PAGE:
Physical mechanisms of phonation onset: A linear stability analysis of an aeroelastic continuum model of phonation

Zhaoyan Zhang, Juergen Neubauer, David A. Berry

Research output: Contribution to journalArticle

44 Scopus citations

Abstract

In an investigation of phonation onset, a linear stability analysis was performed on a two-dimensional, aeroelastic, continuum model of phonation. The model consisted of a vocal fold-shaped constriction situated in a rigid pipe coupled to a potential flow which separated at the superior edge of the vocal fold. The vocal fold constriction was modeled as a plane-strain linear elastic layer. The dominant eigenvalues and eigenmodes of the fluid-structure- interaction system were investigated as a function of glottal airflow. To investigate specific aerodynamic mechanisms of phonation onset, individual components of the glottal airflow (e.g., flow-induced stiffness, inertia, and damping) were systematically added to the driving force. The investigations suggested that flow-induced stiffness was the primary mechanism of phonation onset, involving the synchroniza-tion of two structural eigenmodes. Only under conditions of negligible structural damping and a restricted set of vocal fold geometries did flow-induced damping become the primary mechanism of phonation onset. However, for moderate to high structural damping and a more generalized set of vocal fold geometries, flow-induced stiffness remained the primary mechanism of phonation onset.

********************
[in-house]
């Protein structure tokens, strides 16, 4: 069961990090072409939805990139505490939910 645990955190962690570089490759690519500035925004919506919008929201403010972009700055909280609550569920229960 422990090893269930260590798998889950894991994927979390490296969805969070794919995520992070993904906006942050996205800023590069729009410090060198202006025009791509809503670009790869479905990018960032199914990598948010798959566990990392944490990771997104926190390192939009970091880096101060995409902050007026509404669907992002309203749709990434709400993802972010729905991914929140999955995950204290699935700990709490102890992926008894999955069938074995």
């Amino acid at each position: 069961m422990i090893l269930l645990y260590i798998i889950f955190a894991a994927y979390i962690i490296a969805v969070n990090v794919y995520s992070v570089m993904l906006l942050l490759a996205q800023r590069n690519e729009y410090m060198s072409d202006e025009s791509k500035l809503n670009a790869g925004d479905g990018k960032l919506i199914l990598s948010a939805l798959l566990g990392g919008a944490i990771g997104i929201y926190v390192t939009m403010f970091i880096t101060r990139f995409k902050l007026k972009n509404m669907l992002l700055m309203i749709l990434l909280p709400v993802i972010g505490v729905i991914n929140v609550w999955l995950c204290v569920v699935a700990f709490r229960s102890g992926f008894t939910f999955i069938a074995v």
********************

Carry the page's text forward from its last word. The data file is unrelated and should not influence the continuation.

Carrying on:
Original languageEnglish (US)
Pages (from-to)2279-2295
Number of pages17
JournalJournal of the Acoustical Society of America
Volume122
Issue number4
DOIs
StatePublished - Oct 3 2007

ASJC Scopus subject areas

  • Arts and Humanities (miscellaneous)
  • Acoustics and Ultrasonics

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